(icon is the closest thing to a Mac)

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Re: Shome mishtake surely?

I recall working with some video companies who had 4Gb 7200 external SCSI drives around 1992. The drives had to be practically bolted down due to the noise and torque.

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Re: Shome mishtake surely?

Fujitsu "Eagle" circa 1988, about 474M and 1/3 of the British Standard Washing Machine.

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Anonymous Coward

Re: Shome mishtake surely?

@45RPM you are absolutely correct. From the details of the story, it occurred either at the Army Officer Cadet establishment in Portsea, Victoria, or at the RAAF Academy in Point Cook, Victoria - which is more of a suburb of Melbourne.

In any case, both establishments essentially moved to Cuntberra as part of ADFA (The Australian Defence Force Academy) in 1986 - which fits with the observation about the hardware.

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The box

Funny how something so basic can save so much bacon. Sometimes the old hacks are the best hacks.

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The mainframe room had a big red emergency power button on the outside wall in the open office, so you could hit it after abandoning the room for instance for a halon dump. So normal blank office wall with prominent protruding red button in the middle.

Not just "I wonder what this does?" but possible to bump into it by accident.

Later they fitted a box over it.

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Anonymous Coward

This is "one I made earlier".

Mainframe evening shift - all the cabinet surfaces piled high with card boxes for the overnight runs. A system programmer is waiting for his dedicated hands-on slot. He leans back against the cabinets - and that pushes the boxes back against the unprotected Red Button.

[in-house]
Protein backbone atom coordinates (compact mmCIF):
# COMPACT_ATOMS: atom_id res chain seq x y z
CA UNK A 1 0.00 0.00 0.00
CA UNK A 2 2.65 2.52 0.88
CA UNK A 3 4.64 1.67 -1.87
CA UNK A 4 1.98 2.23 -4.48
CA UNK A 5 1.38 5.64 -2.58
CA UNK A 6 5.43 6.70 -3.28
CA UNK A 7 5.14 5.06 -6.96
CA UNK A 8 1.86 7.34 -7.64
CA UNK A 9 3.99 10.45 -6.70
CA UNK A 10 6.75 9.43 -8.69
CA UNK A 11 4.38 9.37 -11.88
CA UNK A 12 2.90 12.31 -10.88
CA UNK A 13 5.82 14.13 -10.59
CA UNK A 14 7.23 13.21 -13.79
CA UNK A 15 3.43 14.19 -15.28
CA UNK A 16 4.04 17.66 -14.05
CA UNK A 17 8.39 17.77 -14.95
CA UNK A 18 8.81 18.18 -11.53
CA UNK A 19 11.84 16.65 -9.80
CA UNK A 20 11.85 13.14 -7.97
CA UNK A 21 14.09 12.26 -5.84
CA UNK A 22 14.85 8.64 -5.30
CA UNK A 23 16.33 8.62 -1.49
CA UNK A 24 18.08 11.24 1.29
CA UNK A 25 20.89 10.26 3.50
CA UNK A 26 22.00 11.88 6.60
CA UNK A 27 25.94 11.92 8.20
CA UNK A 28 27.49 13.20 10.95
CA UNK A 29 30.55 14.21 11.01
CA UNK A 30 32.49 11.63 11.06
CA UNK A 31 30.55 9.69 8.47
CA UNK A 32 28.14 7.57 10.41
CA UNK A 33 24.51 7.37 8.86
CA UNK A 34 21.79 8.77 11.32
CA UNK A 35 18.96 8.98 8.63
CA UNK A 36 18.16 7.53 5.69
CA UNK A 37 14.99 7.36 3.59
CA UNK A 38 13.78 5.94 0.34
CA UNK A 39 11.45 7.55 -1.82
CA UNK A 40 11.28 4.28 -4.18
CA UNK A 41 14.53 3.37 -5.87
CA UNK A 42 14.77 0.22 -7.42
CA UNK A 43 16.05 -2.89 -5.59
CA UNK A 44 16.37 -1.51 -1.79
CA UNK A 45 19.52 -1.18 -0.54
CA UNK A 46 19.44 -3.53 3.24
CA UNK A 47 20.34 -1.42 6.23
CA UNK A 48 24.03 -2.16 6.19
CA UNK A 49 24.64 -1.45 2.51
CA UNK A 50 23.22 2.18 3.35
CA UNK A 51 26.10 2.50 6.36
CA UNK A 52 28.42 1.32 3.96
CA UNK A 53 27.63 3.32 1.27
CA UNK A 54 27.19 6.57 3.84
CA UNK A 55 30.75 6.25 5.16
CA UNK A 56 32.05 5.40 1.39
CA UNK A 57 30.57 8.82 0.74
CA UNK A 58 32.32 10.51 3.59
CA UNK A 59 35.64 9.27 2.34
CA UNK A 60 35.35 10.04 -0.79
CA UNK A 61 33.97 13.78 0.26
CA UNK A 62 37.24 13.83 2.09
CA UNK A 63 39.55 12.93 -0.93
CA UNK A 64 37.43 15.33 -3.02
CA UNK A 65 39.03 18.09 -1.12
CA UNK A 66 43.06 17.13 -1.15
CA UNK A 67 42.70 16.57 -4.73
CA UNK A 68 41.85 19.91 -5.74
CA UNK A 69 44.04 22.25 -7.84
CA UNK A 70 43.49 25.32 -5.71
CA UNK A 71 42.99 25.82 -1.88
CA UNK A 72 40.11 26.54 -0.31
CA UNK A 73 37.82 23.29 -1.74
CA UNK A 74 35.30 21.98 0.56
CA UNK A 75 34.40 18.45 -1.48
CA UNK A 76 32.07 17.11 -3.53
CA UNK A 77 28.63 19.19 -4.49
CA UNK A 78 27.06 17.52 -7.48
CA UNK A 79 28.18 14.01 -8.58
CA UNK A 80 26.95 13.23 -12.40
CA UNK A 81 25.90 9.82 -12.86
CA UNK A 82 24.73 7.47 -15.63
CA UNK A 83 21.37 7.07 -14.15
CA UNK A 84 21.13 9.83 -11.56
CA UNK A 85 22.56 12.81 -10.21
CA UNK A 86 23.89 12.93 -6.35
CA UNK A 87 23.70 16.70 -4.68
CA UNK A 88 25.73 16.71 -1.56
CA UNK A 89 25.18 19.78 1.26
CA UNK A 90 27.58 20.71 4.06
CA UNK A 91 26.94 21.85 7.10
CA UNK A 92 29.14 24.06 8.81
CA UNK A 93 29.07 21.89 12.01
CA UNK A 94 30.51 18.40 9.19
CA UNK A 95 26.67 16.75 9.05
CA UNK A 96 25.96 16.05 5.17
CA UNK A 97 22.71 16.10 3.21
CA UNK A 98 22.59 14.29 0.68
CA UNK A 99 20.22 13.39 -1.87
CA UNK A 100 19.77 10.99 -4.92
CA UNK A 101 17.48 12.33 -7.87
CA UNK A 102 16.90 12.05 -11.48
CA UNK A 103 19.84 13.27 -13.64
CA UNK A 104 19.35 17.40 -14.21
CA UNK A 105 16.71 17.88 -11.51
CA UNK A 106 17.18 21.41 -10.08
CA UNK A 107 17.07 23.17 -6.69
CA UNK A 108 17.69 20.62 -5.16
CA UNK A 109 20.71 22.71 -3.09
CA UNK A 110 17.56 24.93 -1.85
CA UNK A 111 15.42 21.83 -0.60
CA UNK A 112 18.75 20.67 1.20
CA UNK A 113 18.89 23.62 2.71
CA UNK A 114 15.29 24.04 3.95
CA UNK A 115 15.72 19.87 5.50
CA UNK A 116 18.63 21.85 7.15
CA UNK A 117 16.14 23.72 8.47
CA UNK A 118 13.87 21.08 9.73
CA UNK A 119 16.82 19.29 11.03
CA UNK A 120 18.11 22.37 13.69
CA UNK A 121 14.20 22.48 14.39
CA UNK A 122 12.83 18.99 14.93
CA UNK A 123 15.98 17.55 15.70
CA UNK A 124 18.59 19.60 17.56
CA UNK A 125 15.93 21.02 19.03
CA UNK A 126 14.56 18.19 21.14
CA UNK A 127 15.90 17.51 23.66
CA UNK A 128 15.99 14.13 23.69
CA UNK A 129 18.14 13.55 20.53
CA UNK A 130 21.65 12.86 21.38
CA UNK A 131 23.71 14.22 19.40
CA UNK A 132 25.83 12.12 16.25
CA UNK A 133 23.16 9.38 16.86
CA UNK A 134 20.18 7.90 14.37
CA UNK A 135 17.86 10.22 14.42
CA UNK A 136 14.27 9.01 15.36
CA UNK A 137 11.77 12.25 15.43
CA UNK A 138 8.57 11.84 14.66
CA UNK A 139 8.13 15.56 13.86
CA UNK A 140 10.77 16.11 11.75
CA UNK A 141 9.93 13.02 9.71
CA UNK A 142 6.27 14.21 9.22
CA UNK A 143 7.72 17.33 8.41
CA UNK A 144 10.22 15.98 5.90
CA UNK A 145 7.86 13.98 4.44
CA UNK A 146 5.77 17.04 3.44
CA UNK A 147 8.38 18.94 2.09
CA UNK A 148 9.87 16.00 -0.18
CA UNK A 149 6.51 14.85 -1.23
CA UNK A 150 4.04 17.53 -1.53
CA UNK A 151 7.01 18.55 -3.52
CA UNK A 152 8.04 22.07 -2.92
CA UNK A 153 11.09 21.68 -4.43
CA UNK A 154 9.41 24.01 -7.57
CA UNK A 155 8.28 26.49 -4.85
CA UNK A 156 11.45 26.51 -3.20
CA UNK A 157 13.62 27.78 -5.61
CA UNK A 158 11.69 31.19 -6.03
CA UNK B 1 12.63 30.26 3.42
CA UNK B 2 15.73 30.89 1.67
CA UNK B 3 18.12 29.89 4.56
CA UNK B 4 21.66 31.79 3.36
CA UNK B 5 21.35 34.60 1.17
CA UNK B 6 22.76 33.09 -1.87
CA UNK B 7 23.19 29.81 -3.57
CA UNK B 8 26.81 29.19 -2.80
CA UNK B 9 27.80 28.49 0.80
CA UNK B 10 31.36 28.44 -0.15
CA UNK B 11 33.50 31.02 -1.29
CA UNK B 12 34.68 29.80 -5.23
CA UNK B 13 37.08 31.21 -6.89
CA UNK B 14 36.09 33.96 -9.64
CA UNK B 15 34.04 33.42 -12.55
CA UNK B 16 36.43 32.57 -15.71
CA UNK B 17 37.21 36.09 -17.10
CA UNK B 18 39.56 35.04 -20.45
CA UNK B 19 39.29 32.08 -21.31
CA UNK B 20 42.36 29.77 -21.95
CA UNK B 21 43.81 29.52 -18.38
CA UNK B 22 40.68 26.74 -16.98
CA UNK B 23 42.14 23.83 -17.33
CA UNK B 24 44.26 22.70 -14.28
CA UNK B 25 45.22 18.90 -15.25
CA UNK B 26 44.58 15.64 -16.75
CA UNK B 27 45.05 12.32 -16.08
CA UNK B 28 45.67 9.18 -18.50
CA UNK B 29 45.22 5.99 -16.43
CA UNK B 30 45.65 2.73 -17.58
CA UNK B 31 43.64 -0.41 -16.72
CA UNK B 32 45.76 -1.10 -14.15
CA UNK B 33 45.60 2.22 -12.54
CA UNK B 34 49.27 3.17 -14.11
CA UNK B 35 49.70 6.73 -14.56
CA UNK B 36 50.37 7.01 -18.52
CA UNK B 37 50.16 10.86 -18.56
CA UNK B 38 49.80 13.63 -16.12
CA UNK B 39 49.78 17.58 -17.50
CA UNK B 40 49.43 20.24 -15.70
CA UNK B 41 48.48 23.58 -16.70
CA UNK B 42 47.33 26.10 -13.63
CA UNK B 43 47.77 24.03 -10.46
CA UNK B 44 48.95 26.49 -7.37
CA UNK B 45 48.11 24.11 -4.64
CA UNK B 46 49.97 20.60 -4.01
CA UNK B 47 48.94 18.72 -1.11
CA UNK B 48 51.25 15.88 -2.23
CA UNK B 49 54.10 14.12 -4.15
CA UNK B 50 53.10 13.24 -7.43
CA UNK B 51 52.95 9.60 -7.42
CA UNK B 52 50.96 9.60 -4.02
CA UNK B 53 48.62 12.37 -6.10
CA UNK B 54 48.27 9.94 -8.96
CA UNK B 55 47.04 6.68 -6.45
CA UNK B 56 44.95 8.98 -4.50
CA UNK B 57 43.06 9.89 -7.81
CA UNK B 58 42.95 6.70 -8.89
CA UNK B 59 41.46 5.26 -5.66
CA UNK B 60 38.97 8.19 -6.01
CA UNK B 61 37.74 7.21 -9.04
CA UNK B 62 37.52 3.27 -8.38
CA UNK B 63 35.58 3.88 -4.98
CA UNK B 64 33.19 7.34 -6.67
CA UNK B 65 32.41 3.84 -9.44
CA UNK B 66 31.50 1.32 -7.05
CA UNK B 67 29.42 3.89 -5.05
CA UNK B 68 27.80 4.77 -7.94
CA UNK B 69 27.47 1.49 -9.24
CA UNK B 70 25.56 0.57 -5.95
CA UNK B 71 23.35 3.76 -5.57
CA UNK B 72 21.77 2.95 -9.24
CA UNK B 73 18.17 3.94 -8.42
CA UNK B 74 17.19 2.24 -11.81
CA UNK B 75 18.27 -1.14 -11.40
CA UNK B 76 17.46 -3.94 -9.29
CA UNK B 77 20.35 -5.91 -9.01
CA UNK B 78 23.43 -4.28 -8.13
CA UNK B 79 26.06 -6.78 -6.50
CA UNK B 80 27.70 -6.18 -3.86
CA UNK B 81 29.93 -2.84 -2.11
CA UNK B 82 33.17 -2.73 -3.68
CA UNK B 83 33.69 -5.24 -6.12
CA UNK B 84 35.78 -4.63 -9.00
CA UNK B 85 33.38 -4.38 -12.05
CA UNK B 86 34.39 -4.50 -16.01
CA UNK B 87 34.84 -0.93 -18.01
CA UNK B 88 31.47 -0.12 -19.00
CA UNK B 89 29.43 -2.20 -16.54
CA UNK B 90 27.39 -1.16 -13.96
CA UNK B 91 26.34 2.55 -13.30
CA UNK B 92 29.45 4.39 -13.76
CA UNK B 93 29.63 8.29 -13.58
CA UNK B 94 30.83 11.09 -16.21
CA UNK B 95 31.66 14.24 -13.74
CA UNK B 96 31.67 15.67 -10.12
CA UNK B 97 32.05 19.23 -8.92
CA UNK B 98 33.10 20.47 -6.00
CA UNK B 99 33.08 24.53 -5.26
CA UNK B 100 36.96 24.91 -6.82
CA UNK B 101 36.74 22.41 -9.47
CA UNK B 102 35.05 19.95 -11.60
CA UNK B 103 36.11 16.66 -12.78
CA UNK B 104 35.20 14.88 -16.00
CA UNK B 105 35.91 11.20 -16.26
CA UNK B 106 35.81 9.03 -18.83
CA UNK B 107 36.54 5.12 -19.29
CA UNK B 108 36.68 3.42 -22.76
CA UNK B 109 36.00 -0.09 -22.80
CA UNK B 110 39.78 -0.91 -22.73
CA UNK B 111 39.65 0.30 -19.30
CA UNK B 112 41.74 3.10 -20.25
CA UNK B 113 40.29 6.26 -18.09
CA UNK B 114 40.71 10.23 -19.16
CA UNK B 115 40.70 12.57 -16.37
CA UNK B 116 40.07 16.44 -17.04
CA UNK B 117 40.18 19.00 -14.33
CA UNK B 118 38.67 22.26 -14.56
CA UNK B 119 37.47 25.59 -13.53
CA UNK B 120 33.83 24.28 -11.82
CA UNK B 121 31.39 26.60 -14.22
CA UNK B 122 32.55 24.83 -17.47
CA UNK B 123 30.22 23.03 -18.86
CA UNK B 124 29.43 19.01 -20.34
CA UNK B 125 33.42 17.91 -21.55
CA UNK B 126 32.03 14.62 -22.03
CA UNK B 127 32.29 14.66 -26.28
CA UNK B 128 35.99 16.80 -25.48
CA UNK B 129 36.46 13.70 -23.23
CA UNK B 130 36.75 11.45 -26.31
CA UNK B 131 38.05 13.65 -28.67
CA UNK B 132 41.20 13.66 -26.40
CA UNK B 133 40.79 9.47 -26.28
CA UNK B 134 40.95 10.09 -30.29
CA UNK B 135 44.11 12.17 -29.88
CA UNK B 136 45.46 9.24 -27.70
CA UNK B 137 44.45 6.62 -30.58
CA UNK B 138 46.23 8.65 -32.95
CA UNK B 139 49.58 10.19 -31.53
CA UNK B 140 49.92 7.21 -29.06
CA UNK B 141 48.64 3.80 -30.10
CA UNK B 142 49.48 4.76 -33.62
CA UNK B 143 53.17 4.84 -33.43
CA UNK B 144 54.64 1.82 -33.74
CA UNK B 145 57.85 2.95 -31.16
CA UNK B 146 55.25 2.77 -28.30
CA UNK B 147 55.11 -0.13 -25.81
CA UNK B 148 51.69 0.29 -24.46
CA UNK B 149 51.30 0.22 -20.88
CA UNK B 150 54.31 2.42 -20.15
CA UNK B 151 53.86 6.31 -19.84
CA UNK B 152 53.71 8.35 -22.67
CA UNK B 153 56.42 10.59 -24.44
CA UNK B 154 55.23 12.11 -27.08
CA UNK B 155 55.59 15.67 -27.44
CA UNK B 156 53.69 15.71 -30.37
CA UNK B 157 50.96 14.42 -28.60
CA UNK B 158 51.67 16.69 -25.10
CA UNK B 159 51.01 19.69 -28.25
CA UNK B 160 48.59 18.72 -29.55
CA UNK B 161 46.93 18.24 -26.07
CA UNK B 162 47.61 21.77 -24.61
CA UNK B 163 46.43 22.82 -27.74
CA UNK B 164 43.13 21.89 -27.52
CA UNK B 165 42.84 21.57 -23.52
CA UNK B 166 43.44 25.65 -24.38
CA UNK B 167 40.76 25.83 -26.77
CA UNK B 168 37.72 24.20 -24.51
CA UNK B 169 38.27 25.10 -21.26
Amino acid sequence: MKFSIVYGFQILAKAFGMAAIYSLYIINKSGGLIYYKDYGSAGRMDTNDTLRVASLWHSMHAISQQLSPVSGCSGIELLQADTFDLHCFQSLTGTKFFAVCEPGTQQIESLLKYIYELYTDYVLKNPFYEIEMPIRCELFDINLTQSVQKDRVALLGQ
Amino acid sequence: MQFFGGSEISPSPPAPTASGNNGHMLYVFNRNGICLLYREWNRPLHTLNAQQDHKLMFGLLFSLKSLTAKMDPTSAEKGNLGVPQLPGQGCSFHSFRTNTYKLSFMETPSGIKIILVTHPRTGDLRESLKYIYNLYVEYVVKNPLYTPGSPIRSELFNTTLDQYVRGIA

The next week he is there again. This time he avoids that previous mistake. He finds a nice body-sized gap in the row of cabinets and leans against the solid wall.

The gap hadn't been there the previous week - it was created to prevent the card trays piling up in front of the Red Button....

After that a plastic core from a papertape reel was taped over the switch - so it could only be pressed by a finger.

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Tape Reel Core

Yet another reason paper tape was and always will be superior to punched cards.

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Anonymous Coward

Re: Tape Reel Core

"Yet another reason paper tape was and always will be superior to punched cards."

Large quantities of cardboard card boxes were exchanged overnight via internal courier vans between two major mainframe sites. When lychees appeared in a shop in Queensway - for a very brief season - a few of the boxes were useful for fulfilling orders taken during the daily support staff phone calls.

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In a briefing to some very senior officers...

Acronym FFF should have been explained as "Fast Fault Finder". I briefed it as "Final Fsckup Finder" My boss looked like he was going to shoot me until a flag officer laughed himself silly and shouted, "Fsck yeah! That's what I need.". Suddenly my boss looks real friendly. How odd.

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"500MB hard drives the size of a clothes dryer, but much louder."

My only experience with Prime was at the end of a few hundred miles of telecoms cable. At that distance they were inaudible.